We must not change

In conversation among the 1,000 people gathered outside the Al Huda mosque in Clyde St on Friday I suggested that we must not be changed by recent events. If our way of life is changed then evil has a victory.

My Muslim neighbour suggested we are changed - for the better.

I wasn't about to challenge his perception if that is what he experienced. And we cannot be unaffected by the pain and sadness of those who have lost loved ones and community members. That is what brought 1,000 of us to the mosque on Friday and 18,000 to the stadium, to grieve with and to support those dealing with loss and ongoing anguish.

But I'm thinking of a broader picture.

When I was a student, long before my young Muslim friend was born, we stood alongside and we marched here in Dunedin for the people of South Africa facing the brutality of apartheid.

And for the people of the Pacific facing the poisonous testing of nuclear weapons in their home. We stood against an unjust colonial war in Vietnam. Those things are ended.

We stood with those struggling for recognition of the Treaty of Waitangi and honouring of commitments and righting of colonial wrongs. Many times we stood with people we did not know and who had beliefs and backgrounds different to our own.

Our parents and grandparents stood with Europe and Asia against fascism. That too was turned back.

For hundreds of years the community of these islands have welcomed and embraced newcomers and worked to turn away the path of violence, injustice and oppression favoured by some.

The defiant stand in 1881 of the people of Parihaka and the peaceful persistence of Kai Tahu, Waitaha, Kati Mamoe, and Moriori inspired much of Gandhi's non-violent struggle for Indian independence.

So we now stand with our Muslim friends and neighbours in the face of cowardly attack. Our children stand up for action to turn back the attacks on our climate and environment.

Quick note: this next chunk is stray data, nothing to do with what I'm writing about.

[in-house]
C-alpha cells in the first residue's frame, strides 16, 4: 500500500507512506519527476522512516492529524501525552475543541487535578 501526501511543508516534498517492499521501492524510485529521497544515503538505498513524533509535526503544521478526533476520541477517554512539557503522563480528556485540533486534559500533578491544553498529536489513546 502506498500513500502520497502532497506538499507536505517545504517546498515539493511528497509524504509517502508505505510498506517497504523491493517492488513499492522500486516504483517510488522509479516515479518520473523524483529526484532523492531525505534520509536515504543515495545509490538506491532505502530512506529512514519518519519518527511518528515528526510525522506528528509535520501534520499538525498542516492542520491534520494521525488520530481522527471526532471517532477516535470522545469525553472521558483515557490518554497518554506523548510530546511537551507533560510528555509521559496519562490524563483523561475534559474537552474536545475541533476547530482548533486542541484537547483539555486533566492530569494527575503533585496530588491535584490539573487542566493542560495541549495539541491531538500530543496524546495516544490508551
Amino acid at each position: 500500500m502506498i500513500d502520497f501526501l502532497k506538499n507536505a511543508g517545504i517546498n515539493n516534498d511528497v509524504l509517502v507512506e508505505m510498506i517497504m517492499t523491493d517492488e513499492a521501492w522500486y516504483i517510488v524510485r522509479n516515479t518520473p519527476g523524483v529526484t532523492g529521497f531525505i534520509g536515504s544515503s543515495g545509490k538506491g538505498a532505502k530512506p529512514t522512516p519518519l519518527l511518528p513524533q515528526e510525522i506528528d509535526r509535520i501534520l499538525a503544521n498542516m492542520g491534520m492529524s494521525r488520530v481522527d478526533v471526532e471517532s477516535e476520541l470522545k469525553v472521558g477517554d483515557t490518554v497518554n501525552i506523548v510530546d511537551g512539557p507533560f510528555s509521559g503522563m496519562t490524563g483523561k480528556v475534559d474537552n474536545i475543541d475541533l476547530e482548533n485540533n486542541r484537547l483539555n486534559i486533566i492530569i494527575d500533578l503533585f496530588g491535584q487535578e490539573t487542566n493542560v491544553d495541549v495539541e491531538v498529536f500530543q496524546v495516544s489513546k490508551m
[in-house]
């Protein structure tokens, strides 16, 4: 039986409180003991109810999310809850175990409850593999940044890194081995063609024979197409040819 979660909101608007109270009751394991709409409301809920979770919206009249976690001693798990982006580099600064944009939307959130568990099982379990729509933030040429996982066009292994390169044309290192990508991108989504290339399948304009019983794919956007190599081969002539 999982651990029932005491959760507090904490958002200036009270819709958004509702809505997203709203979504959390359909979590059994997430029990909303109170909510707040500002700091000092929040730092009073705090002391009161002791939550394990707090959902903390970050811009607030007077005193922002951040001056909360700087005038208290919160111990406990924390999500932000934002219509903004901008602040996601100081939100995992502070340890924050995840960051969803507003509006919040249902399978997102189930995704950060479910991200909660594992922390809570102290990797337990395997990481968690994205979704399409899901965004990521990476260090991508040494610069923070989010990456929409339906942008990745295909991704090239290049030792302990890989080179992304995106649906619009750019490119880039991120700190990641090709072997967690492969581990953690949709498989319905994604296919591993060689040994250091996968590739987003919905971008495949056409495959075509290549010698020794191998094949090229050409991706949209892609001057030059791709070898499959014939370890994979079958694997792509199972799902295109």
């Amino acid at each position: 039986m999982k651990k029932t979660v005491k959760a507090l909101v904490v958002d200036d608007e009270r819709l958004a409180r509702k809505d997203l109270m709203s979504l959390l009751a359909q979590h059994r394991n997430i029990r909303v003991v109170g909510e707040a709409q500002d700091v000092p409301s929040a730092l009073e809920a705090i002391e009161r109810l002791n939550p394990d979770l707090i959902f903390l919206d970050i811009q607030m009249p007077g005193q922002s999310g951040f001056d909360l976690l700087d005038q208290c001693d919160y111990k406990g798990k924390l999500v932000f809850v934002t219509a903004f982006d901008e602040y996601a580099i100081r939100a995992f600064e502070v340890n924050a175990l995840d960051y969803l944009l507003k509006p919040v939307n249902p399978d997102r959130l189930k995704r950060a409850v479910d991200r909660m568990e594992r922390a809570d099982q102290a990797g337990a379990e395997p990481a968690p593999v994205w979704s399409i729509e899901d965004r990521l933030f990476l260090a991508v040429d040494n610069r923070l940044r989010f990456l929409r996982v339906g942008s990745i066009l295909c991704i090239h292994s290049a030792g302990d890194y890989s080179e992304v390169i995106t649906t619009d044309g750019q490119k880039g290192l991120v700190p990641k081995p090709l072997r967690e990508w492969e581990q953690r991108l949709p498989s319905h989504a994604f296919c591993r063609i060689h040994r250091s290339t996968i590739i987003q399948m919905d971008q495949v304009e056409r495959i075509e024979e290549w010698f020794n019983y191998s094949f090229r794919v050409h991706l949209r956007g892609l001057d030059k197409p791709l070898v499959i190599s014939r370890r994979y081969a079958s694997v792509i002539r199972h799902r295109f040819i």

For some standing against injustice, welcoming and standing together with strangers of different origins, faiths, and cultures may involve a change of thinking.

In Dunedin and for most in this nation this is not new.

We are not changed.

This is us.

There are things still to challenge and resolve. There are those among us who cling to bigotry and foster division. We can all always benefit from reflecting on our assumptions and prejudices.

But let's not lose sight of what has been done behind anxiety over what remains to do. Sustained improvement comes more often from evolution than revolution. Jacinda Ardern is being hailed internationally as an exemplar of humanity and leadership. She is not an aberration in this community. She is a product of it.

We as a nation and community must not respond to one event as if it requires a change to who we are, or to our way of life.

Those who call for extension of the surveillance state or other changes to civil rights - the arrest of people wearing tee shirts some find offensive - are surrendering to fear and giving victory to the agents of terror.

We have something special because many people have worked to build it that way. We will only keep it by quelling our urge to act from outrage or fear, and holding to long-proven values in the face of challenge.

Let us remain us - not from complacency but from determination.

Kia kaha. Kia kaha. Kia kaha.

 - Allan Baddock

 

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